Written by: Penelope Hyland, Colorado Master Gardener
On a recent hike enjoying our glorious fall weather, I was able to look down from a vantage point and observe the different types of terrain here in Southern Colorado. What a wide variety – from the plains to foothills to alpine meadows. Elevation gain during the hike brought me into different zones, each with their own unique plant and animal life. As I took in the beautiful view complete with the changing color of the leaves, I was able to imagine the complex web of life that connects and supports the different species along with microorganisms. We are all interconnected and depend upon each other for our very existence.
Surprisingly, humans account for just .01% of life here on earth, although half of the world’s habitable land has been converted for agriculture and grazing purposes to feed that .01%. While more land is being used for agricultural purposes, 75% of food crops have become extinct since 1900 with an over reliance on a handful of high-producing crops. Today, only 20 species provide 90% of the world’s major food crops. These crops need new genes to be able to cope with evolving diseases and pests. This one example of loss of biodiversity produces a chain reaction that threatens the balance of ecosystems that support life.
Ecosystems support and maintain a harmonious web of life that is necessary for the environmental processes for continuation of plant and animal life. The services they provide include:
- Clean water and air
- Pollination of vegetation and crops
- Fertilization of soil
Ecosystems consist of a biological community of interacting organisms and their physical environment. It is a geographic area where plants, animals and other organisms work together to form a bubble of life that contains both biotic and abiotic parts and all their interrelationships. The world contains different types of ecosystems:
- Arctic tundra
- Temperate forest
- Coniferous forest
- Deciduous forest
The ocean ecosystem covers 75% of the earth’s surface while freshwater is the smallest ecosystem covering just 1.8%. Terrestrial ecosystems cover the remainder of the earth.
The living and nonliving components link together through nutrient cycles and energy flows. Energy and matter travel through ecosystems; both are conserved neither are created or destroyed. Energy enters as light and exits as heat while matter is recycled using the same atoms over and over. Chemical nutrients also move through terrestrial ecosystems:
- A plant takes in carbon dioxide from the atmosphere and nitrogen and phosphorous from the soil to build molecules that make up its cells
- An animal eats the plant then uses the plants molecules for energy and building material for its cells rearranging atoms & molecules
- Plants and animals breakdown molecules as fuel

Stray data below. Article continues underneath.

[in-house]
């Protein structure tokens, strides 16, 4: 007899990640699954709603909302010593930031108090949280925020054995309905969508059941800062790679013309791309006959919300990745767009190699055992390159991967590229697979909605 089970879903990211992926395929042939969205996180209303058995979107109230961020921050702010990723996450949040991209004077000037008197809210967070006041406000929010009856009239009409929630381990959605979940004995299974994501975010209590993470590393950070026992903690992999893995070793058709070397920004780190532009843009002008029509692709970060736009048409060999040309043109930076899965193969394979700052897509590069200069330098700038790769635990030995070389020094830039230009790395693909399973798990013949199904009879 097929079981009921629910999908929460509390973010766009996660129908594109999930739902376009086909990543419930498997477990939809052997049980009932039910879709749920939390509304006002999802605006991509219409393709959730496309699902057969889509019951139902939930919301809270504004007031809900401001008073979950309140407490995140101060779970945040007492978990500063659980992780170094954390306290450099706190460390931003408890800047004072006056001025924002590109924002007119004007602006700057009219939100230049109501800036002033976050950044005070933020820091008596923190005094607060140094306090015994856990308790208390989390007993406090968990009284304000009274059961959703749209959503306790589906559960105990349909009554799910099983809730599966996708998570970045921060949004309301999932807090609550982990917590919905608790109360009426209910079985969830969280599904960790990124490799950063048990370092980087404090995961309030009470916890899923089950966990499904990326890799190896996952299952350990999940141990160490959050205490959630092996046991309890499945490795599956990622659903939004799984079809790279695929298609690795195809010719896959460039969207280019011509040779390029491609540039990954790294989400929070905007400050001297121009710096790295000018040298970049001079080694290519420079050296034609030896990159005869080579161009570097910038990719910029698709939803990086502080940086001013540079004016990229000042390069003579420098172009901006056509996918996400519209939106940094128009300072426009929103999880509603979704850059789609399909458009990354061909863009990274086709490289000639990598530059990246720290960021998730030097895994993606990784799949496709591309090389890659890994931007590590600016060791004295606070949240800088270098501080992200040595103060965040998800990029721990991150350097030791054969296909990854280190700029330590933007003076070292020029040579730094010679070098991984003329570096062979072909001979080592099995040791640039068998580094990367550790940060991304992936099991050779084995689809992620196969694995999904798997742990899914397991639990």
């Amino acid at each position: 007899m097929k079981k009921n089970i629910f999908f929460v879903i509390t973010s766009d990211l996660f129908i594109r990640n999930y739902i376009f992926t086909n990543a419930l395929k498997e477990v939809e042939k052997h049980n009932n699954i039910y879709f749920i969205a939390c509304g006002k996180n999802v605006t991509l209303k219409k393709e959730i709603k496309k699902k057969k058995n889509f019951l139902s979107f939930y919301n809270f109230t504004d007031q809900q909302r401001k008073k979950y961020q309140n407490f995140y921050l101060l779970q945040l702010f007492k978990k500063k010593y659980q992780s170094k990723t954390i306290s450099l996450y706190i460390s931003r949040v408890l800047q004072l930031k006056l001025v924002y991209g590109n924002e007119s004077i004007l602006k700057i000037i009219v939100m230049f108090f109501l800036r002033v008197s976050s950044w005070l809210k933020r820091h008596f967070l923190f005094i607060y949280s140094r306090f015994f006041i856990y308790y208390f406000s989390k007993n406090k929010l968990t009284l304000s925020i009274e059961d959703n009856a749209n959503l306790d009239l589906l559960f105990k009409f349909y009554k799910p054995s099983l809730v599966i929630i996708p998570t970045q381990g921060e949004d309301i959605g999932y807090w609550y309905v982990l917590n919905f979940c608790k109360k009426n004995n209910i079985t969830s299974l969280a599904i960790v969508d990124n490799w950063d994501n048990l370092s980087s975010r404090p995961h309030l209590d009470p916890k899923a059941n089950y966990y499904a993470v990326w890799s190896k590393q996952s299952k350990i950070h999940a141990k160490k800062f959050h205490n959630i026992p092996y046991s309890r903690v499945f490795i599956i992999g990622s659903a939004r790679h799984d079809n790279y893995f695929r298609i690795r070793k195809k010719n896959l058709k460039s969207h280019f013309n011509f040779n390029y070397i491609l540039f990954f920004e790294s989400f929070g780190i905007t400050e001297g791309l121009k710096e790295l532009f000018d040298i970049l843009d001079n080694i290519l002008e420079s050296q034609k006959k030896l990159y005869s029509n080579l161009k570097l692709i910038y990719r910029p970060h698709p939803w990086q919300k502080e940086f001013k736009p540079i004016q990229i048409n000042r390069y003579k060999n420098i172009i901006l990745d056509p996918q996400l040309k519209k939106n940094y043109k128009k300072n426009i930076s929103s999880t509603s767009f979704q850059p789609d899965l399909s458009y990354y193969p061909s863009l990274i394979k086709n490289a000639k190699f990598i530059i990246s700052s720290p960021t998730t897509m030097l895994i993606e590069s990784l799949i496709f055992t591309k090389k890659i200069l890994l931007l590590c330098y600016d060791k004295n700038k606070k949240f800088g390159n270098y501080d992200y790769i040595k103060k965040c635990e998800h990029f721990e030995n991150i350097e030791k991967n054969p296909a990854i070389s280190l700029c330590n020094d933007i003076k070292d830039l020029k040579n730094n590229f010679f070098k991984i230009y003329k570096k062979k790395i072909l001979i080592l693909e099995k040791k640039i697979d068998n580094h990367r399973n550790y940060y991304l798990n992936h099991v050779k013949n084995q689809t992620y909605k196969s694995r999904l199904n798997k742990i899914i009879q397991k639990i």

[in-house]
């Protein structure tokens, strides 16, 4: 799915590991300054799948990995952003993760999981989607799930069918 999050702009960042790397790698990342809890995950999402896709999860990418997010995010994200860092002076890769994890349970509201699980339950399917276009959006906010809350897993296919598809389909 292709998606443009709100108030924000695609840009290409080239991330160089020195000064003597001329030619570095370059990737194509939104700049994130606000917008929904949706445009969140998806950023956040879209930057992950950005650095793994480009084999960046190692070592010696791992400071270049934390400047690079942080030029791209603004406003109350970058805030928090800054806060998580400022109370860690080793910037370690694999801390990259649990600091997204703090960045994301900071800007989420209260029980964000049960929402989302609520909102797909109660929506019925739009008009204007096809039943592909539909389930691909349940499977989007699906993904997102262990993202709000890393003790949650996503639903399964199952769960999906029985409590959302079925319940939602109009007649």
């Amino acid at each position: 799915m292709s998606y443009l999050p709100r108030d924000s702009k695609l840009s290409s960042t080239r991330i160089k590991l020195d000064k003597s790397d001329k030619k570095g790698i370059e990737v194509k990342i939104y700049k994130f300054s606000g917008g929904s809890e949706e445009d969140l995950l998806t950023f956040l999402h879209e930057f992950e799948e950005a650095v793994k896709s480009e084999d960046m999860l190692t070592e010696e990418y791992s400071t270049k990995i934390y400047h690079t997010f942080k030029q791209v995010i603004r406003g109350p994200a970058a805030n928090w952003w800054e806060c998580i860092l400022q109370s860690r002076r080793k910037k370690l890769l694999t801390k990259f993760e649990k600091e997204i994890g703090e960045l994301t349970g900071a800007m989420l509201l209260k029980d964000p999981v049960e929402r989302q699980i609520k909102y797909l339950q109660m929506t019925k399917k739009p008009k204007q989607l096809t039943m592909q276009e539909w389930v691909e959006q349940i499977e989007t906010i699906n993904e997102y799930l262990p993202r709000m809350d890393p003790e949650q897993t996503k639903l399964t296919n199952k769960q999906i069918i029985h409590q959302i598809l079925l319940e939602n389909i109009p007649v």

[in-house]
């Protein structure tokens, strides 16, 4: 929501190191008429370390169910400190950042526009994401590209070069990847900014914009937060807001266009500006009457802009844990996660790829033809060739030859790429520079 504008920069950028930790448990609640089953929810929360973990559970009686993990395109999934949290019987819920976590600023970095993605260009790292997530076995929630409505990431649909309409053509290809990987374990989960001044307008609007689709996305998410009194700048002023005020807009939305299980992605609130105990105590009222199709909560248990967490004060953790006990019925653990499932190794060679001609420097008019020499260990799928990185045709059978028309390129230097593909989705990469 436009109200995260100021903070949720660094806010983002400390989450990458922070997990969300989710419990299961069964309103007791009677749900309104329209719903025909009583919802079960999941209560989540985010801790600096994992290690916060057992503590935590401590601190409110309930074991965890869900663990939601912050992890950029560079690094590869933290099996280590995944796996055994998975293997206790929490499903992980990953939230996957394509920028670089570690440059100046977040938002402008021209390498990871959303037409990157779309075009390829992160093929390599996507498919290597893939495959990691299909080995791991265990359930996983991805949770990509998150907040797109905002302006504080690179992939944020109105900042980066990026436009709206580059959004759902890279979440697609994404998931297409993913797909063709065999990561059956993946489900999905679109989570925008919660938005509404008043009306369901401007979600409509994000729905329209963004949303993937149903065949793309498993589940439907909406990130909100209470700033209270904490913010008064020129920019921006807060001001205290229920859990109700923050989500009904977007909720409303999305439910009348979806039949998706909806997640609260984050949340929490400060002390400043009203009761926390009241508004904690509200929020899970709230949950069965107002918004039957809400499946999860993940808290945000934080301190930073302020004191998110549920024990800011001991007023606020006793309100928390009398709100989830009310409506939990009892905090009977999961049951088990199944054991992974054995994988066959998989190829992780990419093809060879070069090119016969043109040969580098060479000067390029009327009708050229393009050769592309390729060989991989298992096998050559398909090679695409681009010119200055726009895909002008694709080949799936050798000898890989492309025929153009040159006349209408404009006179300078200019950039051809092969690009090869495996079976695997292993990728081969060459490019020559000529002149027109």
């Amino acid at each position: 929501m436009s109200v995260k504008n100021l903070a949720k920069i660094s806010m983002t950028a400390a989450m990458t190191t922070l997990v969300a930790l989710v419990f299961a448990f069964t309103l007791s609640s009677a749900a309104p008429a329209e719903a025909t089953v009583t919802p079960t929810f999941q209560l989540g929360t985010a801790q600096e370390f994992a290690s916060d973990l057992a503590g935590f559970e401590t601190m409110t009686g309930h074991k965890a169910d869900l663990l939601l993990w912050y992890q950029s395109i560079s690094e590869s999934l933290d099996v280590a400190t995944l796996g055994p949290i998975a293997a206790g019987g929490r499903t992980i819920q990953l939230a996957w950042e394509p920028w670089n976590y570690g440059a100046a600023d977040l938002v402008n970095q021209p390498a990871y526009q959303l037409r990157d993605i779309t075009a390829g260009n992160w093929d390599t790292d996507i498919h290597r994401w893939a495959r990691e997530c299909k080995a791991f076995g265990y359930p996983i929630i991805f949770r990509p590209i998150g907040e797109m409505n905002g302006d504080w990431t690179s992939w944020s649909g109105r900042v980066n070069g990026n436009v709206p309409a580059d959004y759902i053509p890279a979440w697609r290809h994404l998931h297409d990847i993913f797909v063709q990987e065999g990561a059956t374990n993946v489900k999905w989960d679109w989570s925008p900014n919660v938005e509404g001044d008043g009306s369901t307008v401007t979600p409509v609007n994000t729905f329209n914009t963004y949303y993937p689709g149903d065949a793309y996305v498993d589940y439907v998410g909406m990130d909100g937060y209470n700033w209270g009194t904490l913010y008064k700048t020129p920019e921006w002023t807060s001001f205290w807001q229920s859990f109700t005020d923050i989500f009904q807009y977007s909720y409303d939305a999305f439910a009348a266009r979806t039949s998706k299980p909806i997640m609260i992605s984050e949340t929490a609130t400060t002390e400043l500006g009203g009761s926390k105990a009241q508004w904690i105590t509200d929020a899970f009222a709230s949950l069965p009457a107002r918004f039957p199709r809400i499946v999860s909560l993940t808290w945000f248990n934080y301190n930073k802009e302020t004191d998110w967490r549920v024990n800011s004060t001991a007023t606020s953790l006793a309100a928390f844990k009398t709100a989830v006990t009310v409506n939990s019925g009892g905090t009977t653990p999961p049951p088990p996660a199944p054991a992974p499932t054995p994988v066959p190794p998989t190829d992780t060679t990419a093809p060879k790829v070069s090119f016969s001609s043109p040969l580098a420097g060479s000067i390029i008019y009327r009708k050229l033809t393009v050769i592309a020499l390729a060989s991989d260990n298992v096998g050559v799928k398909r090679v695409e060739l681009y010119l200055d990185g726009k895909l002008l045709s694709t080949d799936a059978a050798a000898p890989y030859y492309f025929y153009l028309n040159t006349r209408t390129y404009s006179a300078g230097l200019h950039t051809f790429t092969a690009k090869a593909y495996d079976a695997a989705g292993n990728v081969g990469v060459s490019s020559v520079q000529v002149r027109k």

- Carbon dioxide is released into the atmosphere to be used again by plants
- Bacteria and fungi use chemical compounds from waste for energy and building blocks
Energy enters the ecosystem as sunlight and is captured in chemical form by photosynthesis and then passed through the system changing form as organisms metabolize, produce waste, eat one another, die and decompose. Each time energy changes form, some of it converts into heat and is dissipated and then radiates back into space. This one-way flow of energy means that every ecosystem needs a constant supply of energy.
Ecosystems are of a dynamic nature which means that an ecosystem dies when it becomes static. Like humans, ecosystems encounter stress. When humans have a small amount of stress, they are able to adapt and make changes that are often good for building physical, mental, and emotional strength. Ecosystems are also able to handle small amounts of stress throughout the seasons. They have 2 types of response: resistance and resilience. If they are able to resist, they remain at equilibrium despite the disturbance. If they are resilient, they are able to return to a state of equilibrium after responding to the disturbance. Like humans, ecosystems are able to adapt to small amounts of stress but if the stress is severe and long-lasting, it is pushed beyond recovery.
Biodiversity is what allows ecosystems to remain resilient when encountering multiple stressors over a period of time. Ecosystems with higher biodiversity tend to be more stable due to the richness of the number of different species. Other species, when threatened with the loss of one food source, will have other options and the interconnected balance can be maintained. Biodiversity is critical for maintaining the health of an ecosystem. With declining biodiversity, an ecosystem’s productivity is lowered (the amount of food energy being converted into biomass) along with the quality of services (maintain soil, purifying water and supplying food and shade). Biodiversity loss threatens the structure and proper functioning of an ecosystem. It reduces its complexity and the roles that were once played by multiple interacting species are played by fewer or none. As parts are lost, the ecosystem loses its ability to recover from disturbances.